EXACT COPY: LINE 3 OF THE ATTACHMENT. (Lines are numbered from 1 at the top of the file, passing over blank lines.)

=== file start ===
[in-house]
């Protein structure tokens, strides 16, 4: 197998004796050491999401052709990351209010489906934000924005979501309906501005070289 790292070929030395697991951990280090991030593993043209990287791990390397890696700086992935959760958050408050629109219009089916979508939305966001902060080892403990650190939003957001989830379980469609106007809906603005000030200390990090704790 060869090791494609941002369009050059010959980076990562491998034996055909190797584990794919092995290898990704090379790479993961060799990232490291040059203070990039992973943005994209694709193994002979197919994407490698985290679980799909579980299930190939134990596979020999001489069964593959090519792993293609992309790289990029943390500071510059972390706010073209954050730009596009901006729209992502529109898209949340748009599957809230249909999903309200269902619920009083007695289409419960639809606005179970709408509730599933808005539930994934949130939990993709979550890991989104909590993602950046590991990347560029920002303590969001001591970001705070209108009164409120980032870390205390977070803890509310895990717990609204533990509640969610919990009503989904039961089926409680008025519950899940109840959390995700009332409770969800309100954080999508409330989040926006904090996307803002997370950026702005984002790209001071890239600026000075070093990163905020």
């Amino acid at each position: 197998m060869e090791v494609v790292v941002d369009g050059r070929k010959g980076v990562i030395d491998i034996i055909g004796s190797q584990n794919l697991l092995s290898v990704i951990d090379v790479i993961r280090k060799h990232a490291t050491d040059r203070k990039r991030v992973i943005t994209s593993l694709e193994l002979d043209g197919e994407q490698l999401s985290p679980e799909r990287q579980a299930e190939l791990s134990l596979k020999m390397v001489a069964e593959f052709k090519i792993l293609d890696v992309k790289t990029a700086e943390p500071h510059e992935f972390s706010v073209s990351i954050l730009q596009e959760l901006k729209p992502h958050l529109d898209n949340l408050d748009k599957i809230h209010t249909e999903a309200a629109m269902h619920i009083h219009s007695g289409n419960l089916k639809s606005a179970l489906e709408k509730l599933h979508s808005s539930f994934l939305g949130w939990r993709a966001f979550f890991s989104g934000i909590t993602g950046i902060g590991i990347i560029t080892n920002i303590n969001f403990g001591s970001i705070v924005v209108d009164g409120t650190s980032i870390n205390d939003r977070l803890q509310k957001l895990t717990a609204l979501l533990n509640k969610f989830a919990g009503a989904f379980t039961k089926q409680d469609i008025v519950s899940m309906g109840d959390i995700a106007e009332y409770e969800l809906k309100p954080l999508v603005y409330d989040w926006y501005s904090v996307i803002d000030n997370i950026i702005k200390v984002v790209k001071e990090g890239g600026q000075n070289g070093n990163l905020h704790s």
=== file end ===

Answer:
């Amino acid at each position: 197998m060869e090791v494609v790292v941002d369009g050059r070929k010959g980076v990562i030395d491998i034996i055909g004796s190797q584990n794919l697991l092995s290898v990704i951990d090379v790479i993961r280090k060799h990232a490291t050491d040059r203070k990039r991030v992973i943005t994209s593993l694709e193994l002979d043209g197919e994407q490698l999401s985290p679980e799909r990287q579980a299930e190939l791990s134990l596979k020999m390397v001489a069964e593959f052709k090519i792993l293609d890696v992309k790289t990029a700086e943390p500071h510059e992935f972390s706010v073209s990351i954050l730009q596009e959760l901006k729209p992502h958050l529109d898209n949340l408050d748009k599957i809230h209010t249909e999903a309200a629109m269902h619920i009083h219009s007695g289409n419960l089916k639809s606005a179970l489906e709408k509730l599933h979508s808005s539930f994934l939305g949130w939990r993709a966001f979550f890991s989104g934000i909590t993602g950046i902060g590991i990347i560029t080892n920002i303590n969001f403990g001591s970001i705070v924005v209108d009164g409120t650190s980032i870390n205390d939003r977070l803890q509310k957001l895990t717990a609204l979501l533990n509640k969610f989830a919990g009503a989904f379980t039961k089926q409680d469609i008025v519950s899940m309906g109840d959390i995700a106007e009332y409770e969800l809906k309100p954080l999508v603005y409330d989040w926006y501005s904090v996307i803002d000030n997370i950026i702005k200390v984002v790209k001071e990090g890239g600026q000075n070289g070093n990163l905020h704790s």